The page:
has made a comment, gesture, or micro-expression that hints at intolerance. No one has even asked why I am a Christian. In Cambridge, Massachusetts, the proud home of Harvard University, most people believe in respecting what others believe—almost more than most people believe what they believe themselves.
In this sterilely respectful environment, following Christ should be easier than it is in College Station. Surrounded by cultural religion at home, I often dozed into an attitude of “Christianity by osmosis.” In College Station, it was the norm to be a Christian; it was easy to tune into Peace 107.7, listen to radio worship songs 24/7, and feel in touch with God simply by conforming to the gospel culture. Complacency in my relationship with Christ was a frequent, dangerous consequence of this effortless accessibility to the Christian mainstream. But never forced to take initiative in my faith, I often slipped into spiritual stagnancy. I was always a Christian, but taking my spirituality for granted frequently kept me from following Christ in a personal, ever-deepening relationship.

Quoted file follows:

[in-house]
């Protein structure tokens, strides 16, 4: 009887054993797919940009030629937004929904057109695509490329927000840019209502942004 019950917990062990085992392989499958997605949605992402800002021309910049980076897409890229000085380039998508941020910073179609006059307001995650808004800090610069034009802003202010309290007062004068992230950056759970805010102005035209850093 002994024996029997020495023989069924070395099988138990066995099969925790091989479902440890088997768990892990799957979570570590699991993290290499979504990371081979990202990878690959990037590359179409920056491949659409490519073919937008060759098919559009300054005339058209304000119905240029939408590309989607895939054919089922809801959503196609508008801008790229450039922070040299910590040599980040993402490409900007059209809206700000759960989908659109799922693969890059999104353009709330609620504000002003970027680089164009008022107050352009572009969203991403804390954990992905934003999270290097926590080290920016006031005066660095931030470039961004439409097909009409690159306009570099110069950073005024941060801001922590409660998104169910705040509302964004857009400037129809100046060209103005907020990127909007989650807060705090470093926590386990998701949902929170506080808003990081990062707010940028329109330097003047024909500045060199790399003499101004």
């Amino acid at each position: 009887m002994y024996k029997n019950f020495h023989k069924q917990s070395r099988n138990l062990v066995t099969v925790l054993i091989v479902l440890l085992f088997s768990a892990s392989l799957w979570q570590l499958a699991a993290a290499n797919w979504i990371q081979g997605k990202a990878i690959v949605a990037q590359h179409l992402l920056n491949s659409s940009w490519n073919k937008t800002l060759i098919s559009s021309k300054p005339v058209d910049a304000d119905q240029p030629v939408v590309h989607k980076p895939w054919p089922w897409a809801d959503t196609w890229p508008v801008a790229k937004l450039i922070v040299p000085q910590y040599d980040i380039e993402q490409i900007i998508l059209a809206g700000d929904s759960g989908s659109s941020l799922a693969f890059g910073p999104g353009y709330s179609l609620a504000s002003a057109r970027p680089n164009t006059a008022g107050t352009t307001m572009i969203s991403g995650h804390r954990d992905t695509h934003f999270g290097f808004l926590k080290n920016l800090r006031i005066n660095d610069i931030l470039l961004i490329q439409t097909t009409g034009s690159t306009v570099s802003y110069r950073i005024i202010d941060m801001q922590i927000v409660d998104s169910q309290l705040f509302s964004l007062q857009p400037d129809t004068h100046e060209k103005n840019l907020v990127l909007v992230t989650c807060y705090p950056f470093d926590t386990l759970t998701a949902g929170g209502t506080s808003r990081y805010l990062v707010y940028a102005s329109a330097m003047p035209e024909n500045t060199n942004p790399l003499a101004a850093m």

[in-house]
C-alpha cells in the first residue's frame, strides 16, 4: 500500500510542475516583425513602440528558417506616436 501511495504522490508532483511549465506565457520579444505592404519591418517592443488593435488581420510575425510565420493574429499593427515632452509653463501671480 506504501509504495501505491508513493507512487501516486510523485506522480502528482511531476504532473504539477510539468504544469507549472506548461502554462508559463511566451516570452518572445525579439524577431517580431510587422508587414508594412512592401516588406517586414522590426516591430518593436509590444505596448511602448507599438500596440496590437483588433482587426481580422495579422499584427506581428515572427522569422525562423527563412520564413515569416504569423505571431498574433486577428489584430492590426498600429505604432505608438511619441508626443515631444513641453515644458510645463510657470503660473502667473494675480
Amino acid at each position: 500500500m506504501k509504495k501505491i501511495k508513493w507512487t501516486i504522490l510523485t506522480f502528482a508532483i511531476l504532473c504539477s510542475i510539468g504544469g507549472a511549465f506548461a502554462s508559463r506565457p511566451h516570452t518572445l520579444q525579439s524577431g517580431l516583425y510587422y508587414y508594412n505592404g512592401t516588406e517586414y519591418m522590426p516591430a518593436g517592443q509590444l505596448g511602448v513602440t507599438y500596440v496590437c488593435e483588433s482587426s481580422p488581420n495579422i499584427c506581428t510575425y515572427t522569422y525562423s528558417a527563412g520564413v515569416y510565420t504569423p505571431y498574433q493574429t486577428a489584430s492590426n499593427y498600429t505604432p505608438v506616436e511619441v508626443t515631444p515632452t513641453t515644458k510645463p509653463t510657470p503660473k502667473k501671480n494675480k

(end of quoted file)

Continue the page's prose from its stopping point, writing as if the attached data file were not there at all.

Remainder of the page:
Harvard’s religious agnosticism, where diversity is
the highest good and intolerance the lowest vice, should offer the optimal opportunity for spiritual growth: a balance between the hostility of an atheistic environment and the complacency of a Christian culture. With no
open assault on my faith, I have never been discouraged, and with no cultural assumptions, I have never slipped into superficial religious feeling. I have been forced to take initiative in my relationship to Christ, to actively seek the Lord if I want to know Him, and as a result, my faith has grown stronger than it likely would have in College Station. The Christian friends I have met here, in the same absence of negative and positive religious pressures, have challenged and encouraged me to hungrily seek Christ. As I have lived in this environment that neither attacks nor presupposes my beliefs, but simply accepts them, my faith has changed from my family’s